|Table 1: Abnormal vital sign triggers for activating rapid response team|
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Cardiopulmonary arrests and its attendant mortality in patients coming to or admitted in hospitals are common and their delayed intervention is associated with lower survival rate and poor neurological outcome.  It has been observed that almost half of the cases of cardiopulmonary arrests are preceded by deterioration in vital signs or other clinical indices 6-8 h prior to arrest. ,,, Therefore, early recognition of activating triggers and generating codes may provide a window of opportunity for averting cardiopulmonary arrest and its attendant mortality. 
The codes are used in hospitals world-wide to alert staff to various emergencies. "Code blue" is generally used to indicate a patient requiring resuscitation most often as the result of a cardiac arrest. Until date, Indian hospitals are dependent on code blue team for any medical emergency. These code blue teams double up as rapid response teams (RRT) in many developed countries as well as where personnel trained in critical care is limited resource.
The growing understanding into unexpected clinical deterioration and increased cardiopulmonary arrest cases advocate the need of RRTs that is also known as a medical emergency teams in some regions. Unanticipated clinical deterioration is often the precursor of cardiac arrest and death.  Hence, it has been considered that, earlier the clinical deterioration detected and treated the better is the likelihood of a favorable outcome. 
RRTs have gained interest all over the world as a means of providing medical care of the highest quality and process of getting improvement in patient outcome. Moreover, implementation of RRT program has been considered as a solution to inappropriate and/or inadequate treatment of patients. [13-18] In an initiative, known as "100,000 Lives Campaign" promoted by the institute for health-care improvement, one out of six recommended strategies was the recommendation of instituting RRT to reduce the number of preventable in-patient deaths in the United States between the period of 2004-2006.  However, this trend has not been percolated in the developing countries like India where still a framed process is not in vogue.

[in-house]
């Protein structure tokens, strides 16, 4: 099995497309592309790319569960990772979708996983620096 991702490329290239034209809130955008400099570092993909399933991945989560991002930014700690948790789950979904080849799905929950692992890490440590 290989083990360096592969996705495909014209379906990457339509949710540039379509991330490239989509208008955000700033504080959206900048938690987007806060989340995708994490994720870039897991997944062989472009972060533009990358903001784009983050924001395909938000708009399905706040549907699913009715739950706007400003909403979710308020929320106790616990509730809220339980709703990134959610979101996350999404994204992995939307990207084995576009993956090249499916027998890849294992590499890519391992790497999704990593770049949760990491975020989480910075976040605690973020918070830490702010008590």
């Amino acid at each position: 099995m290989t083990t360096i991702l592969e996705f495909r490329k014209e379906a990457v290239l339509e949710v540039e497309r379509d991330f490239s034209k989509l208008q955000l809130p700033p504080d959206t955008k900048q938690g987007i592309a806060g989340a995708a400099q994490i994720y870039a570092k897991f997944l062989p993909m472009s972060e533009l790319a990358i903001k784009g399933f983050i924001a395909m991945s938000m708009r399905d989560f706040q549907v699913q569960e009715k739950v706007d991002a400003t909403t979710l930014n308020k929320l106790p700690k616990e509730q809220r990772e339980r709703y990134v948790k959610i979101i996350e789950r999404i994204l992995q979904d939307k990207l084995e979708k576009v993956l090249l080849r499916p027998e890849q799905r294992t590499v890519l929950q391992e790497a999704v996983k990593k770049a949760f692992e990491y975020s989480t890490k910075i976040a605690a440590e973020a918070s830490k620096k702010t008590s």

RRT is a group of health-care professionals involving an intensivist on call such as physician/respiratory therapist and a registered nurse. RRT team members must be available 24 h for a day and 7 days a week for evaluation of those patients who are not in the intensive care unit (ICU) but develop signs and symptoms of clinical deterioration  so as to deliver critical care expertise in an attempt to avoid further clinical deterioration and cardiopulmonary arrests and codes.  Hence RRT is activated when a patient begins to deteriorate and before the patient experiences a cardiac or pulmonary arrest.
Because there was no proper system of evaluation of emergencies in this part of the world, this pilot study was planned to evaluate the outcome of the recently introduced RRT activation in an Indian tertiary care corporate academic hospital set up.
| Materials and Methods|| |
The study was carried out after the approval both form scientific committee and Institutional Ethics Committee of the Max, Super Specialty Hospital, Saket, New Delhi, India. Since it was a retrospective study, requirement for informed consent was waived. It involved evaluation of the effect of RRT activation on patient outcome in medical emergencies. We conducted a retrospective analysis of the RRT data of patients available for the period of January 2012 to June 2012 at a tertiary care corporate academic hospital in South Delhi.
The RRT in this tertiary care hospital consisted of mainly five members namely a critical care consultant on duty as team leader, junior consultant/ICU senior resident internal medicine and a nursing supervisor. It can be activated by assigned nurse or floor/duty doctor or by any other staff (first responder) by dialing a two digit number at the designated call center of the hospital. Once an activation call is made, the RRT team is expected to reach at the spot within 5 min to assess the patient and assign the intervention required to stabilize the condition of the patients. In addition, the RRT would discuss management with the patient's primary physician and determine the need for additional intensive monitoring. Because different hospitals have different facilities, RRT team differs accordingly for each block at our hospital as well. RRT record forms [Figure 1] of all in-patients and out-patients, irrespective of their age, gender and disease, were included. Forms, which were not filled properly or were unclear, excluded from the study.